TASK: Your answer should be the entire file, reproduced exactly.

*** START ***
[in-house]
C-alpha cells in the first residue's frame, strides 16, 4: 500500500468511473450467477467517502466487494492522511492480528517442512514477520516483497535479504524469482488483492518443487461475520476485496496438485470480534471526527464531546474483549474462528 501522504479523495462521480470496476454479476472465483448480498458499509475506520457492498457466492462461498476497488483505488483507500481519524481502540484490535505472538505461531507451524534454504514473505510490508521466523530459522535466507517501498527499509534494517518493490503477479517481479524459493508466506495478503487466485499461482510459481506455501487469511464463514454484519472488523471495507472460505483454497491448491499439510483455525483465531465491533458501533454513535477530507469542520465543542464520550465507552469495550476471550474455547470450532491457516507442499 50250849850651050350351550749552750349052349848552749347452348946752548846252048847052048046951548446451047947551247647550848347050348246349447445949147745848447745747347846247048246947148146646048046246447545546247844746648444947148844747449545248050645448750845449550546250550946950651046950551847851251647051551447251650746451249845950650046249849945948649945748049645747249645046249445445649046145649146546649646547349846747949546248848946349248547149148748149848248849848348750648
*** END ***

[in-house]
C-alpha cells in the first residue's frame, strides 16, 4: 500500500468511473450467477467517502466487494492522511492480528517442512514477520516483497535479504524469482488483492518443487461475520476485496496438485470480534471526527464531546474483549474462528 501522504479523495462521480470496476454479476472465483448480498458499509475506520457492498457466492462461498476497488483505488483507500481519524481502540484490535505472538505461531507451524534454504514473505510490508521466523530459522535466507517501498527499509534494517518493490503477479517481479524459493508466506495478503487466485499461482510459481506455501487469511464463514454484519472488523471495507472460505483454497491448491499439510483455525483465531465491533458501533454513535477530507469542520465543542464520550465507552469495550476471550474455547470450532491457516507442499 50250849850651050350351550749552750349052349848552749347452348946752548846252048847052048046951548446451047947551247647550848347050348246349447445949147745848447745747347846247048246947148146646048046246447545546247844746648444947148844747449545248050645448750845449550546250550946950651046950551847851251647051551447251650746451249845950650046249849945948649945748049645747249645046249445445649046145649146546649646547349846747949546248848946349248547149148748149848248849848348750648